Yukihiro Takahashi - Neuromantic Music Album Reviews

Yukihiro Takahashi - Neuromantic Music Album Reviews
Reissued on vinyl for the first time in four decades, the Yellow Magic Orchestra drummer and vocalist’s 1981 solo album isolates his infectious hooks, powerful rhythms, and modern pop sensibility.

Released only a few months after Yellow Magic Orchestra’s legendary BGM, Yukihiro Takahashi’s 1981 solo album, Neuromantic, attempted to isolate what the group’s drummer and lead vocalist brought to the table. “I wanted to see what would happen if I pulled out only my own part,” Yukihiro Takahashi told music editor Yuji Tanaka in an interview. The album’s title gestures to Takahashi’s fascination with the UK’s New Romantic cultural moment of the early ’80s, while also doubling as a wry pun on his “neurotic” desire for self-expression. A fully formed expression of an artist on the bleeding edge of a revolutionary movement, Neuromantic—reissued on vinyl for the first time in four decades—functions as a process document illustrating the inner workings of one essential piece of Yellow Magic Orchestra’s futuristic machine.

To make Neuromantic, Takahashi took a pilgrimage to London with English DJ and YMO associate Peter Barakan in tow, seeking to collaborate with musicians from the UK. Tony Mansfield of synthpop group New Musik was tapped to provide backing vocals and keys (New Musik’s 1979 hit “Living by Numbers” was a favorite of Takahashi’s), and Phil Manzanera and Andy Mackay of Roxy Music—the group credited as a primary inspiration for the New Romantic movement—offered their talents too. “Drip Dry Eyes,” which Takahashi previously penned for YMO protégé Sandii, wouldn’t have sounded too out of place on Roxy’s Flesh and Blood from the year before, with Takahashi giving his best approximation of Bryan Ferry’s silky voice. But there’s something extra here that sets it apart: Takahashi drums with the rigidity of a seasoned session-player-turned-technophile, and YMO bandmates Haruomi Hosono and Ryuichi Sakamoto lend a hand, imbuing the track with their signature alien synthesizers.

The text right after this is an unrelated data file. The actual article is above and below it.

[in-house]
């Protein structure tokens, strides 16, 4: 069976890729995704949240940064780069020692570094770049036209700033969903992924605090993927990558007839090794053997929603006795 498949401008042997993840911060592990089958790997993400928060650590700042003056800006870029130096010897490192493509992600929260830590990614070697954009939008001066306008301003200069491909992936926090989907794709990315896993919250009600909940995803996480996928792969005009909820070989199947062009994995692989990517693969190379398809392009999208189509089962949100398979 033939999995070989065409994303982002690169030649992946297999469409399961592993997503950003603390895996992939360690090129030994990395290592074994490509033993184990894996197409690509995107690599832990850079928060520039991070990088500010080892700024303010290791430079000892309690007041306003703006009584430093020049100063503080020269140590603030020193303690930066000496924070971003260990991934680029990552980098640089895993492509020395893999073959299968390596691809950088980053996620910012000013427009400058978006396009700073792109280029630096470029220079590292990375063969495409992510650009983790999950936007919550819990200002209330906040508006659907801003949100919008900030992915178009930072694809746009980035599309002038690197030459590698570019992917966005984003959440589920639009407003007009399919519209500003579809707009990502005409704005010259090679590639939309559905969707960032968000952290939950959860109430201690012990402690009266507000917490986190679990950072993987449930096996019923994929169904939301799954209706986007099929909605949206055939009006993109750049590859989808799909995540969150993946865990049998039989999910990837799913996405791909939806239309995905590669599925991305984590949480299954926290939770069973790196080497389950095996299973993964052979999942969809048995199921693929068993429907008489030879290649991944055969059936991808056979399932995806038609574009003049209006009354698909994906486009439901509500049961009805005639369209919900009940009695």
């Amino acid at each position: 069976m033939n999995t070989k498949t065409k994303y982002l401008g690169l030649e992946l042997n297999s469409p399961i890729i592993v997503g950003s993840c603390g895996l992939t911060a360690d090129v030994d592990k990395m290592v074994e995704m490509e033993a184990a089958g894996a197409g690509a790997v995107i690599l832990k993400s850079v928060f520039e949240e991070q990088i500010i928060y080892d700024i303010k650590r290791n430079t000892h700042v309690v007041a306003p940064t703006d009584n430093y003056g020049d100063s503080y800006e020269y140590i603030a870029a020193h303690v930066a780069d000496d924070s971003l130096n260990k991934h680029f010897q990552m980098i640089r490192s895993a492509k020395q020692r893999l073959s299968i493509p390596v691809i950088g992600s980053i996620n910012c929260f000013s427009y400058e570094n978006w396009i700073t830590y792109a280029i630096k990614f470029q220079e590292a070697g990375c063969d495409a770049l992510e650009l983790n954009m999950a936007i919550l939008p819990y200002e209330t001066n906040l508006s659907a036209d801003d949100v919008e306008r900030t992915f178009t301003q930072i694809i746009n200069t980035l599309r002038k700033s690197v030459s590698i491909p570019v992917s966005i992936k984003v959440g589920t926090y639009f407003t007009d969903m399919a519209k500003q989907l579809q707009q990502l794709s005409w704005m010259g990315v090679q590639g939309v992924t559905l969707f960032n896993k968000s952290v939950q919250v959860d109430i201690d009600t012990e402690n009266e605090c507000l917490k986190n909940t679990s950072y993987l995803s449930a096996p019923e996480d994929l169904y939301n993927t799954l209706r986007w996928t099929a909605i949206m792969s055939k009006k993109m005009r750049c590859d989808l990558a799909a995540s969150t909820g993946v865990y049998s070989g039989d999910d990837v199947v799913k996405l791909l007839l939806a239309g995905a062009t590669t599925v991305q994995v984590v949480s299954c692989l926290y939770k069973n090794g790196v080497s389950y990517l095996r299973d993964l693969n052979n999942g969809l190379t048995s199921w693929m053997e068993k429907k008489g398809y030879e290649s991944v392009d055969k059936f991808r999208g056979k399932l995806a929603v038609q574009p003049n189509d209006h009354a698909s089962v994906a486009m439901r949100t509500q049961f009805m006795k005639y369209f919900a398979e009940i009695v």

While the other two YMO members appear occasionally on the album, this is Takahashi’s chance to shine, and what comes through clearest is his modern pop sensibility. Gone is Sakamoto’s experimental edge and Hosono’s folksy Americana, leaving only a powerful focus on rhythm and infectious hooks. On “Connection,” Takahashi’s drums roll in over a soaring guitar riff and percussive, stabbing synth as he croons a lament: “I haven’t got a clue/How to connect with you.” The instrumental “New (Red) Roses” sounds more like a typical Yellow Magic Orchestra number—de facto fourth band member Kenji Omura shares a writing credit—unfurling yet another helix of the group’s DNA. Its thumping beat shuffles along in a triumphant march, underpinned by warbling synth. The track is heavily reminiscent of Solid State Survivor’s “Rydeen,” which was, of course, also a Takahashi cut.

Neuromantic’s original working title of Ballet—a name it would have shared with BGM’s opening track, which Takahashi composed—speaks to a prescient understanding of the need to iterate on YMO’s innovations while they were fresh. Takahashi was fully aware that he was in the center of a revolution, and acted quickly to place his personal handprint on the moment before it crystallized. “BGM on the radio,” Takahashi sings on “Extra-Ordinary,” nodding to the popularity of Neuromantic’s sister album; it’s partially a victory lap, but also a signal that he wasn’t finished pushing the envelope.

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About Wanni Arachchige Udara Madusanka Perera

Hey, I'm Perera! I will try to give you technology reviews(mobile,gadgets,smart watch & other technology things), Automobiles, News and entertainment for built up your knowledge.
Yukihiro Takahashi - Neuromantic Music Album Reviews Yukihiro Takahashi - Neuromantic Music Album Reviews Reviewed by Wanni Arachchige Udara Madusanka Perera on December 20, 2021 Rating: 5


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